Poverty in the Philippines has been a predominantly rural phenomenon, with the gap between urban and rural poverty increasing in recent years. In rural areas, many people depend on subsistence farming and fishing to support their families. Some work as tenant farmers of paid agricultural workers, and there are few social services to support them. Indigenous people are also more likely to be poor, illiterate and unemployed than their non-indigenous counterparts.
Groups who are especially vulnerable include indigenous peoples, small-scale farmers who cultivate land received through agrarian reform, landless workers, fishermen, people in rural areas and women.

Fishermen play a crucial part in the national economy of this nation of many islands
Area: 298,170 sq km
Population: 96,061,680
Capital city: Manila
Ethnic groups: Tagalog 28.1%, Cebuano 13.1%
Religions: Roman Catholic 81%, Muslim 5%
Language: More than 170 languages are spoken within the Philippines. The official languages are Filipino (basedon Tagalog) and English.
Source: CIA World Factbook (Nov 2008)

Poverty and health

A recent survey reported that hunger is a fact of life for 40% of Filipinos. Of the five leading causes of death, fourare preventable communicable diseases—diarrhoea, bronchitis, pneumonia and influenza. The prevalence of communicable disease places a huge toll on communities and on the health and economy of the nation as a whole.

The population growth rate is also presenting serious challenges to the delivery of health services. There are only 1.2 medical physicians per 1,000 people and 18% of the population is undernourished. In rural areas, people’s health is worsened by the difficulty of accessing medical treatment, along with locally endemic diseases like malaria. The growing population is also putting pressure on the environment, a concern which will only exacerbate the problems of poverty and disease in the future.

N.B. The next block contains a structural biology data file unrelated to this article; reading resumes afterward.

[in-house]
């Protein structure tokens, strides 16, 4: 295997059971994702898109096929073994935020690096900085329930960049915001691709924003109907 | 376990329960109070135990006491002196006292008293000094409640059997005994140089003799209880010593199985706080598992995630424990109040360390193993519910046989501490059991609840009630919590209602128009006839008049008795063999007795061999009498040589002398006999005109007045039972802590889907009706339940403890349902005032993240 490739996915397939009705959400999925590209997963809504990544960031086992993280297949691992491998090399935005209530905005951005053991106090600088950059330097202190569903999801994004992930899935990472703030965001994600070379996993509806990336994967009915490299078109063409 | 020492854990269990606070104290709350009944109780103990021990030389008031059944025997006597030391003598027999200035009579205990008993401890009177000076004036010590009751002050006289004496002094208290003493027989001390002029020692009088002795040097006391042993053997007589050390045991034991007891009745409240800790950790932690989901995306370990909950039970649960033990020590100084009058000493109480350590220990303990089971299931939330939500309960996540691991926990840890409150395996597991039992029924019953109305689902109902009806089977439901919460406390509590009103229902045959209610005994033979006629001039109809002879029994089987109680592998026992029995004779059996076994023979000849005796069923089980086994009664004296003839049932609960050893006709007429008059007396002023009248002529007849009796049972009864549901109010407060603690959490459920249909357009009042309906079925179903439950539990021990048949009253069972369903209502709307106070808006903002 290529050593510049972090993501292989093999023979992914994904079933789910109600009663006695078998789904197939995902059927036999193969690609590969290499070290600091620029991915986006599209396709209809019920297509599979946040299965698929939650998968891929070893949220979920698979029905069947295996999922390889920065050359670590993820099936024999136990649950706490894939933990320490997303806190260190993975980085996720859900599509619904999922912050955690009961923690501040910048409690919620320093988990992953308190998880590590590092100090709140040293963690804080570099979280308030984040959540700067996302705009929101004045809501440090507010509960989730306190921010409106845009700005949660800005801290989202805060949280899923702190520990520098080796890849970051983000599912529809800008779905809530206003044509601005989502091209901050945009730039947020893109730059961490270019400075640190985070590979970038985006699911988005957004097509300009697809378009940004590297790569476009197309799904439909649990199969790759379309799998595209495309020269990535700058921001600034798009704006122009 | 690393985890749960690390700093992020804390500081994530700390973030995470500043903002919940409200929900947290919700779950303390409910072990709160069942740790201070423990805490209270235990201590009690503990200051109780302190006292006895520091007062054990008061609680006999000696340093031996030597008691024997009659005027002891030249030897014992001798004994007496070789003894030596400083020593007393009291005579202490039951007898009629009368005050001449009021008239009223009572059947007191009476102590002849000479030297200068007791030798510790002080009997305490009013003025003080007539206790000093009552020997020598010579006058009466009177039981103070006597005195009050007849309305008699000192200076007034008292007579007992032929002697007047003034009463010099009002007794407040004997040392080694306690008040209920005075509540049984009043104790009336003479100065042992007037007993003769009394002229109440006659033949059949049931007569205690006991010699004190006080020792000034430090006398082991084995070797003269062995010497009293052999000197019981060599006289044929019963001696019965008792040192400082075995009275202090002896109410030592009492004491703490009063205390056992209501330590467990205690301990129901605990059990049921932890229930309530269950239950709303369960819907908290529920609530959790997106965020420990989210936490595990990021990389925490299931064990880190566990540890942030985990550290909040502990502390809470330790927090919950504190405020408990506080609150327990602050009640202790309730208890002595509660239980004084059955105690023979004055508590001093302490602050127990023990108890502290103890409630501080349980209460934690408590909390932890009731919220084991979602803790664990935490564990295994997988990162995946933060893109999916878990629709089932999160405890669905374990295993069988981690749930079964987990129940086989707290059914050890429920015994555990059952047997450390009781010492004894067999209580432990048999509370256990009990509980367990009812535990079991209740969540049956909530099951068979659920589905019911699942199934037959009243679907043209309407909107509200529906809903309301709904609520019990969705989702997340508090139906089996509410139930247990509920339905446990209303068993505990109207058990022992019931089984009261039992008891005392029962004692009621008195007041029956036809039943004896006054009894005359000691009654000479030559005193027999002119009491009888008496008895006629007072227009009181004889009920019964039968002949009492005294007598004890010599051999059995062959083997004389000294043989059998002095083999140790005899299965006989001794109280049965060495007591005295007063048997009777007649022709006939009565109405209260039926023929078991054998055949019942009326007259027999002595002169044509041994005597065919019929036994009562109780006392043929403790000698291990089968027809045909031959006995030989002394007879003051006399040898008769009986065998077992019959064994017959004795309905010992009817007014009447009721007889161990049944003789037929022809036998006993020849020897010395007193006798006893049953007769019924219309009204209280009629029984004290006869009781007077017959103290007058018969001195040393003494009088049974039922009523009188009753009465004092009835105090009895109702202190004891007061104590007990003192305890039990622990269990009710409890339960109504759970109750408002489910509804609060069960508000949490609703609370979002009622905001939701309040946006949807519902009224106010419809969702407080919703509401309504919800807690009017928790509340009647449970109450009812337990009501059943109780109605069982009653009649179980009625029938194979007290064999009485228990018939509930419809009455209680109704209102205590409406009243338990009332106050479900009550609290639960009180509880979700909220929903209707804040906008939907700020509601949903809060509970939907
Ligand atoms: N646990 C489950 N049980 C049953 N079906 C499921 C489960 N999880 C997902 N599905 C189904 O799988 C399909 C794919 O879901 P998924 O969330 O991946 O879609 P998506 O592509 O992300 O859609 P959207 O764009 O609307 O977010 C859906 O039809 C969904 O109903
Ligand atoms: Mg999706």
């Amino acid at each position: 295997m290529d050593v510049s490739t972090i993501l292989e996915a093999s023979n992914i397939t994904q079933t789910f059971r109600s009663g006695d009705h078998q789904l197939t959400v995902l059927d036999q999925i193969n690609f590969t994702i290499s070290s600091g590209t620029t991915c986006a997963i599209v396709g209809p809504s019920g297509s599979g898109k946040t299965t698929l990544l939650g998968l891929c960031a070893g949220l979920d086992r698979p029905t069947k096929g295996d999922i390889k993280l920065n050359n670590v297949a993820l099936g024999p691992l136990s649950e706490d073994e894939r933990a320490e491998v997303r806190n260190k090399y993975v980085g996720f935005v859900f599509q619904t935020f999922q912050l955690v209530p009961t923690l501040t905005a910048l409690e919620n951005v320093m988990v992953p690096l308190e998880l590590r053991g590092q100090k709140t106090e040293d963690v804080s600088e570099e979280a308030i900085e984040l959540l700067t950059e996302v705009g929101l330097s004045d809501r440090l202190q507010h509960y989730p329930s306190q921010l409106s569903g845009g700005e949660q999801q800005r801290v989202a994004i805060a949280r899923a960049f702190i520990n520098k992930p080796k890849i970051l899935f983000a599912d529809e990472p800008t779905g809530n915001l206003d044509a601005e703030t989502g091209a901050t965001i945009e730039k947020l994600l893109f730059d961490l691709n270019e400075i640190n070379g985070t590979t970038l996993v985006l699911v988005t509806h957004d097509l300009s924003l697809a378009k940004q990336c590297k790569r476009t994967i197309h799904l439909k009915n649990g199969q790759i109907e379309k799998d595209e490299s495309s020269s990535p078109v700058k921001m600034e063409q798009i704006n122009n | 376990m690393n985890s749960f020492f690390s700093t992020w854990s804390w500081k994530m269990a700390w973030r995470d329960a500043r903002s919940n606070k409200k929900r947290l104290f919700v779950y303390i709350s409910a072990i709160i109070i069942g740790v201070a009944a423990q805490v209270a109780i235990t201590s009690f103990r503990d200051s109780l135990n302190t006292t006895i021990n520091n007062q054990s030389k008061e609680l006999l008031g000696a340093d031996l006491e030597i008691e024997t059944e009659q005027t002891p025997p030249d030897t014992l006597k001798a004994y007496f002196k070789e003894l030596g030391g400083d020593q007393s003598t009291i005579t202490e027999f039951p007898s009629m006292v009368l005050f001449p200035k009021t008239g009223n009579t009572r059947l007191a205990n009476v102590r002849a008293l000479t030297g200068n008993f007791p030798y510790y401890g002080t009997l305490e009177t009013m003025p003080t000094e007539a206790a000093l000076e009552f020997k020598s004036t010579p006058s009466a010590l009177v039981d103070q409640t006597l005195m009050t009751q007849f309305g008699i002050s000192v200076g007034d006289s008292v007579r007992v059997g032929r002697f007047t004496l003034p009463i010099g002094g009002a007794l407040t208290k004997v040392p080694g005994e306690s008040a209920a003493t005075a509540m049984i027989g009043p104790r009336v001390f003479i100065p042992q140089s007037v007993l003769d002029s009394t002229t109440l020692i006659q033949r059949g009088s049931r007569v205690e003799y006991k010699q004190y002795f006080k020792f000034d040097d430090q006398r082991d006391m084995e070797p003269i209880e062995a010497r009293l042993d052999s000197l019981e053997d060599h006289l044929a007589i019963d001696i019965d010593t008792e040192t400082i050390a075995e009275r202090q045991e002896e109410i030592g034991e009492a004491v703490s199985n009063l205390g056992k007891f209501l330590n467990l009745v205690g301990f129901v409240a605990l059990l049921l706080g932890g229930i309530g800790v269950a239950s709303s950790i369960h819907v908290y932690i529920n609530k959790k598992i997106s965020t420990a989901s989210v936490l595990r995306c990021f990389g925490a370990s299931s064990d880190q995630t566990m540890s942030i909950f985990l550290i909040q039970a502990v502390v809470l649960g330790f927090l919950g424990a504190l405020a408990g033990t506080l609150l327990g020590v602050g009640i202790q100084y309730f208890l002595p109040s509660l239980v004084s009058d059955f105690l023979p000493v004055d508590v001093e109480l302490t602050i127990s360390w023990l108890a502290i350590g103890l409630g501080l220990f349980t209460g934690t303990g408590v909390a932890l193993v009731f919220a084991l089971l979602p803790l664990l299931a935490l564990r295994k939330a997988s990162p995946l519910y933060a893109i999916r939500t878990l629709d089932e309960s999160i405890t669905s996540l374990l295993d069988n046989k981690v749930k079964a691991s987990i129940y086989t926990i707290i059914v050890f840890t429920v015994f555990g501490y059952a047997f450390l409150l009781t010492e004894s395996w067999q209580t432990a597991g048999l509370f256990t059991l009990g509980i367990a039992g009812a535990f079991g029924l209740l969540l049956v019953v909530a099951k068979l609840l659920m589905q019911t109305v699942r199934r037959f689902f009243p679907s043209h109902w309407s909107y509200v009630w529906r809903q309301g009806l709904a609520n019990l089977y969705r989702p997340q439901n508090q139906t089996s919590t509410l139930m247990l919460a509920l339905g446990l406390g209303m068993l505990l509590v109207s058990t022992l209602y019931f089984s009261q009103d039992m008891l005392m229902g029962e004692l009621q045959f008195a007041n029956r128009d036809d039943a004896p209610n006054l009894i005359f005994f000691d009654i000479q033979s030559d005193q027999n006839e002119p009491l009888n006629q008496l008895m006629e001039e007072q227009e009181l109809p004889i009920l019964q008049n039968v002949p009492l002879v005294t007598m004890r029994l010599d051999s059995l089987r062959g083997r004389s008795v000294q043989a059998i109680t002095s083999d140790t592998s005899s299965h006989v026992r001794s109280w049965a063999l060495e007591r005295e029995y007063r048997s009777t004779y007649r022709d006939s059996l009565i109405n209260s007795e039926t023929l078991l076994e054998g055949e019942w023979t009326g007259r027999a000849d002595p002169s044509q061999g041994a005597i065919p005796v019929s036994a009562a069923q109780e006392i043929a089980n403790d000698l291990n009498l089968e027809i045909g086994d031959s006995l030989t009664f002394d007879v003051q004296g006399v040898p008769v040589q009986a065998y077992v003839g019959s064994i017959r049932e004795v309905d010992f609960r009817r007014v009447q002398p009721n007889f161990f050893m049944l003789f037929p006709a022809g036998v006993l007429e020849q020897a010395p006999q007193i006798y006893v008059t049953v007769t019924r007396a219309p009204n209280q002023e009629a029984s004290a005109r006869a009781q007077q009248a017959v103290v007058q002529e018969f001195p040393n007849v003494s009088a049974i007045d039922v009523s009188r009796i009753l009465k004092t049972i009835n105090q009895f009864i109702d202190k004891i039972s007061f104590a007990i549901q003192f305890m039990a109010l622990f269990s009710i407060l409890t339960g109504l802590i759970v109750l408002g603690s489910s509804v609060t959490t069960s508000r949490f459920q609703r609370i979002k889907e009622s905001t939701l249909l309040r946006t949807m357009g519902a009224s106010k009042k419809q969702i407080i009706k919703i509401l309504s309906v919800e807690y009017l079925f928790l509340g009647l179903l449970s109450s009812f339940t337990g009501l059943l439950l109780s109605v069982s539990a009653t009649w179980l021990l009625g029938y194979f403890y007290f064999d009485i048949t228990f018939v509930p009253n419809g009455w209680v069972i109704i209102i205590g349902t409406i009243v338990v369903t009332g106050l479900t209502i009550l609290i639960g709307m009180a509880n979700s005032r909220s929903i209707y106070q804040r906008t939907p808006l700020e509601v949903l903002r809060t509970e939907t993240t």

How Opportunity Australia is helping
Opportunity Australia is meeting the challenges in the Philippines by working with three implementing partners, ASKI, TSKI and TSPI (Alalay Sa Kanularan, Inc., Taytay Sa Kauswagan, Inc. and Tulay Sa Pag-unlad, Inc.) Our Philippines partners are currently providing loans, savings and insurance to over 390,000 clients.

Opportunity Australia is undertaking a Philippines Renewal Program—helping our Philippine partners move from product-driven to client-responsive services. This transformation will increase service quality to existing borrowers and allow for the expansion of services into other needy client markets. The renewal will also equip our partners toremain at the cutting edge of a rapidly evolving microfinance market, enabling them to deliver innovative financial solutions to address the needs of poor people.

The 2008-2010 Renewal Program achieves twin goals: improving the sustainability of microfinance and other antipoverty services to the poor; and broadening their social impact among some of the poorest families and communities in the Philippines. Together, we can make a difference to the lives of thousands of poor people across the Philippines.

Under-five mortality rate: 33 per 1,000
Average life expectancy: 71 years
Literacy: 92.6%
Population with access to safe drinking water: 85%
Source: United Nations Human Development Report

Opportunity International Overview
Opportunity International is a global leader and pioneer with over 35 years’ experience in providing microfinance and enterprise development to the working poor in developing countries.